Vital Follow-Up Actions After Your Child's CA1
CA1 was just over one or two weeks ago. Your child has just completed his or her first important exam in 2019.
The teachers in schools had gone through and probably also returned the papers for you to look through and sign over the weekends.
Some parents had a nasty shock when they found out that their children had done very badly or badly for the CA1 exams.
Some parents would be overjoyed to find out that their children had improved greatly since the last exam.
Different Factors Affecting a Child’s Results
Other than the effort put in and the progress made in learning by a child, there can be other reasons as in why a child has done better, much better, worse or very badly in different exam.
For example, the emotional aspect of a student during a period of time, changes in the learning environment or even teachers.
As CA1 is a school-based exam, the levels of difficulties in papers of different schools can vary and an “easy” or “tough” paper can determine to a large extent how a child performs too.
A student getting average results for a tough paper does not mean that his academic progress has got worse.
Likewise, a student getting good results for an easy paper might not necessarily mean that he has really improved.
Generally, there is also a difference in difficulty level between P5 and P6 papers. This is especially true in the transition from P4 to P5 papers for all subjects.
The bigger gap in difficulty level and change in format of papers has caused the results of many students to drop or even plunge when they take their first P5 papers.
Many students are not used to the rigours of doing upper primary papers in terms of difficulty level and duration.
Suddenly, some students have changed from “high progress” learners to “low progress” learners.
Even the awarding of marks can be stricter when it comes to P6 papers since it is the PSLE year and teachers want their students to learn to answer questions the “PSLE way”.
Therefore, do not get over alarmed when your child suddenly gets lower marks or overconfident when he or she gets higher marks.
Follow-up Actions After CA1
Find out from your child how he or she fared in comparison with his or her peers, if possible.
Some time, the teacher might give some hints to the class too whether the paper is a tough one or not and how the whole level has fared generally.
Take a look at the difficulty level of the papers before you decide if your child has really improved a lot or not.
After considering the above-mentioned factors, then review the results and how well your child has understood the concepts/skills he has learnt thus far.
The purpose of reviewing after CA1 is critical. It identifies any gaps in learning soon so that actions can be taken to nip any problems in the bud quickly. By the way, there are only 6 months left before PSLE!
I am sure by now your child’s teachers would have done an error analysis for the papers and identified the areas of weaknesses the class would have.
They would then do some re-teaching of concepts and re-test the whole class based on the areas of weaknesses.
Follow-up plans would also be carried out, for example, some weaker students need to stay back for remedial lessons after CA1.
For parents, after looking through the papers, it would be good to communicate with your child’s teachers to find out the areas of weaknesses your child is facing to get a more complete review of the topics, concepts or types of questions that your child needs help in.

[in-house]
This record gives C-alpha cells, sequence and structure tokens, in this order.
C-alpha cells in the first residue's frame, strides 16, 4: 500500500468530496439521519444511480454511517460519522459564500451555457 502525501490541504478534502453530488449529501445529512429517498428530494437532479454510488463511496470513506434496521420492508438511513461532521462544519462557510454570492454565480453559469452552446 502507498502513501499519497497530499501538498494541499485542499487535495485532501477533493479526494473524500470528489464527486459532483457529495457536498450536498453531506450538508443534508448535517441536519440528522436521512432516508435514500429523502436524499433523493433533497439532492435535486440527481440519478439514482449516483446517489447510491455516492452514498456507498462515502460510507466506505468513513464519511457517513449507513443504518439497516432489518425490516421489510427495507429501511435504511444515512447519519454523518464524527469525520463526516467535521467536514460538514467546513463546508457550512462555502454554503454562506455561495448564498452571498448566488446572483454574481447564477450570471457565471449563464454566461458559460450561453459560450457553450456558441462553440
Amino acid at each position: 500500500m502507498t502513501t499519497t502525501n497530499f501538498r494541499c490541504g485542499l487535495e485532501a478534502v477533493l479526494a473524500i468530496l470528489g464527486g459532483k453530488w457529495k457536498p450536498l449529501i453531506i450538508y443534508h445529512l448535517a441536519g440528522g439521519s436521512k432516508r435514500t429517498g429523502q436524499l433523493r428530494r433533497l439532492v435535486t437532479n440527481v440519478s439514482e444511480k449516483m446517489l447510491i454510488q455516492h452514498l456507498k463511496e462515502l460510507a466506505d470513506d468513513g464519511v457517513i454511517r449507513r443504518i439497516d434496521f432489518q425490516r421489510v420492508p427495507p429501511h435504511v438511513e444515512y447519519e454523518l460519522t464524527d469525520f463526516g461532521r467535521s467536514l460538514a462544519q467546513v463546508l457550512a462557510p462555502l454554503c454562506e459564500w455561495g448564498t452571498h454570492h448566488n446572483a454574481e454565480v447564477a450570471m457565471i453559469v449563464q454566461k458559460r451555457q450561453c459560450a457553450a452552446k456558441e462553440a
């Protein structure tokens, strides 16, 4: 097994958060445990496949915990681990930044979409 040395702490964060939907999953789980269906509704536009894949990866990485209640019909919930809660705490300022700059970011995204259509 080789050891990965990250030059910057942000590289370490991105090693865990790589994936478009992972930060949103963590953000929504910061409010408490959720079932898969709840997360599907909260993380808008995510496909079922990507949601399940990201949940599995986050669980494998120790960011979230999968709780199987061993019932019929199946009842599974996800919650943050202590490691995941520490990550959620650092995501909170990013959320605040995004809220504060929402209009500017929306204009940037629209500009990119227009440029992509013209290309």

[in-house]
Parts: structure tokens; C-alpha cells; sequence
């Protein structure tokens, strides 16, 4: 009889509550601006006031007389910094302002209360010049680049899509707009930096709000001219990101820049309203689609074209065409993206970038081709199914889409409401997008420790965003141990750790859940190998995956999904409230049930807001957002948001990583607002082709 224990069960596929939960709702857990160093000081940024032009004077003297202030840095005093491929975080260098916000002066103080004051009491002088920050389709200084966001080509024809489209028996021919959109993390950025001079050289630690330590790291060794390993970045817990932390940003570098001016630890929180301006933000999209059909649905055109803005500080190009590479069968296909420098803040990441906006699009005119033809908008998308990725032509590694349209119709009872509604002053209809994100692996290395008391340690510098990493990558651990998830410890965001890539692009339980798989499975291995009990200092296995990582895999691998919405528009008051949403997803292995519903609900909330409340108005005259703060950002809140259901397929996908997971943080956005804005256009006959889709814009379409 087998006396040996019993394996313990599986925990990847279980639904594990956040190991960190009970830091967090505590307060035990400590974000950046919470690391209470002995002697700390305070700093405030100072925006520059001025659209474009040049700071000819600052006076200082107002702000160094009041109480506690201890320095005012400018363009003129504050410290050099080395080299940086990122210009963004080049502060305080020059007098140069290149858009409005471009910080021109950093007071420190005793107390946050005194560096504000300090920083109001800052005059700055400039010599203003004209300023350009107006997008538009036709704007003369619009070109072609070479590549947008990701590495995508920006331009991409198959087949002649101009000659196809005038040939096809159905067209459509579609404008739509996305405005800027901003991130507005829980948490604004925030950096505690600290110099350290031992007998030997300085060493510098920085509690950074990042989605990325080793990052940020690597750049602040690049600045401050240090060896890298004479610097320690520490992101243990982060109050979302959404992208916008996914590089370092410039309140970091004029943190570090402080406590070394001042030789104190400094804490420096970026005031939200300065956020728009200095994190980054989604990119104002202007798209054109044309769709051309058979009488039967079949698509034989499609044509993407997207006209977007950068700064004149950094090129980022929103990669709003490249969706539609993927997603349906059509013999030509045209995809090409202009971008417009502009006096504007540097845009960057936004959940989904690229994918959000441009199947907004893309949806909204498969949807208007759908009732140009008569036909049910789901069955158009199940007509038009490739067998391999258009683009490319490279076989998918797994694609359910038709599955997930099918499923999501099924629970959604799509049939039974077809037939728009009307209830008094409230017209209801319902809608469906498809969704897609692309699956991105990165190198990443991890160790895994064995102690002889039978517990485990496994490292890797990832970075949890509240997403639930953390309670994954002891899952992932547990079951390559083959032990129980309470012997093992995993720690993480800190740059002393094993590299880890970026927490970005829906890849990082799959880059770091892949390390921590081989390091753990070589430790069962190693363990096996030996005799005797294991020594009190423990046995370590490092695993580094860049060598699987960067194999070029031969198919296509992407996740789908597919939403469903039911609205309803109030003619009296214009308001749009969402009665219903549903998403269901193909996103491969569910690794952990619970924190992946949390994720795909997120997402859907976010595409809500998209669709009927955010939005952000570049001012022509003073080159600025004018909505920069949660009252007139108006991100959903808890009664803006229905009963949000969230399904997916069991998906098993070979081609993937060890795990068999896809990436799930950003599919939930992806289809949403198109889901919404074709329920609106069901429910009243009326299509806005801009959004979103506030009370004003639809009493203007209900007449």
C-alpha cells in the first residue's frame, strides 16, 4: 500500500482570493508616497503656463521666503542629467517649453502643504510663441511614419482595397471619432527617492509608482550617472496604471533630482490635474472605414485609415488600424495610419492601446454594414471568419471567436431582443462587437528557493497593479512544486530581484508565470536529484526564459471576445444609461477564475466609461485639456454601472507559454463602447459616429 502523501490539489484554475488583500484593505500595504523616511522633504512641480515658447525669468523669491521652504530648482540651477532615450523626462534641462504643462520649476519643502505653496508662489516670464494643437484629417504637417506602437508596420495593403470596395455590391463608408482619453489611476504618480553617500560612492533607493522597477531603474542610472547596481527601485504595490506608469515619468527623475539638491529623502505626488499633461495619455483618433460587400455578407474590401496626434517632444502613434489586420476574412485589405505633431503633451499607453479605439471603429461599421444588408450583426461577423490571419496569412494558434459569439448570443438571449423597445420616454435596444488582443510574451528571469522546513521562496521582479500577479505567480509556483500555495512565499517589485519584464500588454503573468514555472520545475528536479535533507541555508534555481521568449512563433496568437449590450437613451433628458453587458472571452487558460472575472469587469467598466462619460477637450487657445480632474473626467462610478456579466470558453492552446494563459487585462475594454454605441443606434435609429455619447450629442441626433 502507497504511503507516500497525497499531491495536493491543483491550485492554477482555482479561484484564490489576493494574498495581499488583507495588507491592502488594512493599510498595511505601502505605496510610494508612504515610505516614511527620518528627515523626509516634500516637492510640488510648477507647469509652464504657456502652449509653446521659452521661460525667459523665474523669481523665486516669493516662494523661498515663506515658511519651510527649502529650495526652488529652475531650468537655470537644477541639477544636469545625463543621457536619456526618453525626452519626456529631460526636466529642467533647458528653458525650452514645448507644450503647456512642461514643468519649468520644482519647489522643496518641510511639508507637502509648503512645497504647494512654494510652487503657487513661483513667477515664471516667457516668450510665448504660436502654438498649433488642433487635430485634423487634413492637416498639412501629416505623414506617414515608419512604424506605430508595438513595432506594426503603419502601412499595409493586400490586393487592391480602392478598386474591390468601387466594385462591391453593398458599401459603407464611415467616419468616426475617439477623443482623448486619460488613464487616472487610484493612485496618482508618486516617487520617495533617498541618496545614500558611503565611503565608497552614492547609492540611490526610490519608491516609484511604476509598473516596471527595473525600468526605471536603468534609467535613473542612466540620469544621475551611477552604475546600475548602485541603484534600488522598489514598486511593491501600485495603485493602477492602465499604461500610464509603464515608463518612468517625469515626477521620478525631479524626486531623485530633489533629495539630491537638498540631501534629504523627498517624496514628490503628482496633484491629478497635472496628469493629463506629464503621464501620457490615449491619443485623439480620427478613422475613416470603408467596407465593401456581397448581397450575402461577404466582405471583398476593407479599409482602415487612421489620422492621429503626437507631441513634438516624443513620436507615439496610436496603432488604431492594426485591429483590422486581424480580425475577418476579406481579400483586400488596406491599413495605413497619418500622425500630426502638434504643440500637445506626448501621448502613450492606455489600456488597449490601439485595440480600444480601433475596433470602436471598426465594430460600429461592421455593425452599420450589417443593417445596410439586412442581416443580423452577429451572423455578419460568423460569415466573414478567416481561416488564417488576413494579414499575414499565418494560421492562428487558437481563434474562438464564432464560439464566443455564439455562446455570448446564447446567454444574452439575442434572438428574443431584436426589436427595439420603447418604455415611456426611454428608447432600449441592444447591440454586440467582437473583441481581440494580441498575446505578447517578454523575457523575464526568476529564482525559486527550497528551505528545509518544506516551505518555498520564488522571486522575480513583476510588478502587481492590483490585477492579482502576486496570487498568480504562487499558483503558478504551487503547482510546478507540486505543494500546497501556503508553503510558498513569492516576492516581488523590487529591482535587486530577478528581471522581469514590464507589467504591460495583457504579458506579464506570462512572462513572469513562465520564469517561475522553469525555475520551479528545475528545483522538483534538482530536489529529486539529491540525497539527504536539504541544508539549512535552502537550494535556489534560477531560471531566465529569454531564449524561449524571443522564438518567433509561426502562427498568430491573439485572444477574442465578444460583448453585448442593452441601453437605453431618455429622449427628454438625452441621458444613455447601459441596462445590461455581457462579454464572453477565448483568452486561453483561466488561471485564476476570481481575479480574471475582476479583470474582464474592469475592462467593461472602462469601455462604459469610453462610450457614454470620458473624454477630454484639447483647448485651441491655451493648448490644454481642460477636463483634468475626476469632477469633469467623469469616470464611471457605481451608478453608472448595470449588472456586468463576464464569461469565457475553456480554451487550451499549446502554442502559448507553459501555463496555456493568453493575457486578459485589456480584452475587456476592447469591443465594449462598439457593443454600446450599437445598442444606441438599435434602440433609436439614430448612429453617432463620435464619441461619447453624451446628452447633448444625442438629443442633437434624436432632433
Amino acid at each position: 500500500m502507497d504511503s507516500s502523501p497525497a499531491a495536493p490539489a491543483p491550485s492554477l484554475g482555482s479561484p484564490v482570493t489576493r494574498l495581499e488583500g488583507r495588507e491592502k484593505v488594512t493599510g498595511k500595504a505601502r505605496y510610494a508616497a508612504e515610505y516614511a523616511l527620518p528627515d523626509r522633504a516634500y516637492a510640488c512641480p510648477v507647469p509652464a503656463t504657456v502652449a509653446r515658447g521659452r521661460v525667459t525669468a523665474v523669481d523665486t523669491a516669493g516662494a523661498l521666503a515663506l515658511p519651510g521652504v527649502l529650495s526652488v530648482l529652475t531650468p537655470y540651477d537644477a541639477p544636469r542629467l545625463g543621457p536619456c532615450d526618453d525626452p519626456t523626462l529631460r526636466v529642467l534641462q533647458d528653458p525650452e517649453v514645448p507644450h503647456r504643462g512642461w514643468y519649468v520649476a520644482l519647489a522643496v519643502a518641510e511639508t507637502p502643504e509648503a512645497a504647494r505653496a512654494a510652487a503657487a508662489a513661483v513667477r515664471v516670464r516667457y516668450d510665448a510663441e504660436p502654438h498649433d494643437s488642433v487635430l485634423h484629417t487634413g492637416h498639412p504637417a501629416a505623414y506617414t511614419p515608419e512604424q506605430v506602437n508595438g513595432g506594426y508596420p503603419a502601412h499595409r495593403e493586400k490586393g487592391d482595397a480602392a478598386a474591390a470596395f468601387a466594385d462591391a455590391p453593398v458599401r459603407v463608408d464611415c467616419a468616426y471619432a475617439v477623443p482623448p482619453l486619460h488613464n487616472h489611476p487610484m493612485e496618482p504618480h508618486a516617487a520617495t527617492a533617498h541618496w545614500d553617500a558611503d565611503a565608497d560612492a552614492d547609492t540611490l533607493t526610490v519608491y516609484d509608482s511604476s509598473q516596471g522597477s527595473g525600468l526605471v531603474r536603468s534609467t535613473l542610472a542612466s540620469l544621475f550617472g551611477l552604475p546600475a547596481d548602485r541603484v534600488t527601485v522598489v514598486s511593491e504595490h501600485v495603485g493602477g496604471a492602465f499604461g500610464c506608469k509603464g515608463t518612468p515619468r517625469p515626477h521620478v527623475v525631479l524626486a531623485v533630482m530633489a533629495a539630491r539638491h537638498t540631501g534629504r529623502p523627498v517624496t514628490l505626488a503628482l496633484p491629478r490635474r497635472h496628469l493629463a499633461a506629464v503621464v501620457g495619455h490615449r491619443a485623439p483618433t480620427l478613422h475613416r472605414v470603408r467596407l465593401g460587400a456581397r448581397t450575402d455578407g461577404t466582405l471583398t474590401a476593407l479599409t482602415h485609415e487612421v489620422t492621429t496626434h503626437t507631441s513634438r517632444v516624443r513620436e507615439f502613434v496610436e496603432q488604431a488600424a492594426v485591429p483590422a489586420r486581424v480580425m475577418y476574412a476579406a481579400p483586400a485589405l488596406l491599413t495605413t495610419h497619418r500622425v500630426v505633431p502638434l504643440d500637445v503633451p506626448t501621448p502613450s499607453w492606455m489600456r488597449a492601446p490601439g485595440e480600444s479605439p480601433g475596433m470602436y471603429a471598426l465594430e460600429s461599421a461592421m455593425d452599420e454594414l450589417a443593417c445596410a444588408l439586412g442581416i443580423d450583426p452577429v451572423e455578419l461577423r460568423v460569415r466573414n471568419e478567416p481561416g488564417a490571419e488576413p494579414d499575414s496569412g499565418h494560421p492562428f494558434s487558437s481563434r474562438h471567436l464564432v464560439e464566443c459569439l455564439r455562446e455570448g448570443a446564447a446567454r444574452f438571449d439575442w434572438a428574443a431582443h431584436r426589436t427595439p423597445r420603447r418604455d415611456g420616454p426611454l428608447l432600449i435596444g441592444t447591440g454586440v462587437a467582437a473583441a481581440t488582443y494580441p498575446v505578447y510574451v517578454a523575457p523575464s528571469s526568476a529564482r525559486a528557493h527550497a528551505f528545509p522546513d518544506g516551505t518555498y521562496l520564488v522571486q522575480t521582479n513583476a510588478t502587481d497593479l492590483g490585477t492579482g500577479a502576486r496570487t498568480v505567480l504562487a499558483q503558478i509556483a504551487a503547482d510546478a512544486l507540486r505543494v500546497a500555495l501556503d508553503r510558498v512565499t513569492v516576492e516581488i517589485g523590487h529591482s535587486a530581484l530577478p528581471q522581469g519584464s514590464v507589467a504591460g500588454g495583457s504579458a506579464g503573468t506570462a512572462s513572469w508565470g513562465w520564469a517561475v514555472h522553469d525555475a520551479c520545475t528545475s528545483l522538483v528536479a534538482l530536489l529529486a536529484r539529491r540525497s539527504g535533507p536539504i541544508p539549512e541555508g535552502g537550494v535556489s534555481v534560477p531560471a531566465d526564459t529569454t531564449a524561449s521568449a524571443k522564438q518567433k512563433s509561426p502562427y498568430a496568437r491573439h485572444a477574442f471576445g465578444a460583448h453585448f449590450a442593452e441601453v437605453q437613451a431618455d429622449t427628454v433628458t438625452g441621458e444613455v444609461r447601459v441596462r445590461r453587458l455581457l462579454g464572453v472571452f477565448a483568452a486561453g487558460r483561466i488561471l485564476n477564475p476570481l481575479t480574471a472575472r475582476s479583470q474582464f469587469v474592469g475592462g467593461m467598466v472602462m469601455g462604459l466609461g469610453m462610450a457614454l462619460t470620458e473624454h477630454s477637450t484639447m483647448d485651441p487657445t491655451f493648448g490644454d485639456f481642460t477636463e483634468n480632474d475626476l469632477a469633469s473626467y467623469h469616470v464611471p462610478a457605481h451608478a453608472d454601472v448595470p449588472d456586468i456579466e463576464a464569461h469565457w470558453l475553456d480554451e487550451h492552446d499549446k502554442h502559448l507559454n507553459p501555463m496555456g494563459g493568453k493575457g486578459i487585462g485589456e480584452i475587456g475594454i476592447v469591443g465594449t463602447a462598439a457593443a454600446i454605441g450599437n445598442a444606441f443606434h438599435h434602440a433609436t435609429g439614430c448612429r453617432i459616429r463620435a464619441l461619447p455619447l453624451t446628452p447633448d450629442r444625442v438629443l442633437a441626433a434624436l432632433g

In the coming days, especially during the March holidays, spend time helping your child to relearn and practise on the areas of weaknesses identified.
For example, assign practice questions based on weaknesses in topics (e.g Fractions) or concepts (e.g dividing a proper fraction by a proper fraction) or strategies ( e.g Unchanged Total).
Alternatively, your child can sign up for OwlSmart's online revision tools where the questions are categorised according to level of difficulty, topics, skills or strategies.
You child can have ample practices on areas of weaknesses in term of difficulty level before moving on to a higher level.
Detailed explanation is also provided for almost all of the questions in our database.
It is important to mention here that more time should be spent relearning areas of weaknesses rather than learning new concepts that your child has not learnt yet after CA1.
Quality learning is also more important than quantity. Doing more questions does not equate to better understanding. Reviewing and learning from mistakes is more crucial.
Emphasize on topics that take up a heavier weighting in a subject too. For example, when it comes to Math, Whole Numbers and Fractions are two very important topics with a lot of strategies involved. The concept of part-whole is first learnt in these two topics.
Build up the fundamentals first in these two topics before proceeding to other part-whole topics like ratio and percentage.
Understanding the basic concepts in these two topics will help a student to understand ratio and percentage more easily too.
In short, it is vital to carry out remediating action after CA1. Identify the gaps in learning and correct them. Before you realise it, 6 months will pass by quickly and PSLE is approaching.
If misconceptions or gaps in learning are not addressed quickly and properly, most likely the mistakes will be repeated in the next exam and worse still, learning of new concepts which build on the previous concepts, will be affected as well.
About the Author
Mr. Ng Yeo Heng has over a decade of experience in teaching upper primary Math and Science in local schools. He has a post-graduate diploma in education from NIE and has a wealth of experience in marking PSLE Science and Math papers. When not teaching or working on OwlSmart, he enjoys watching soccer and supports Liverpool football team.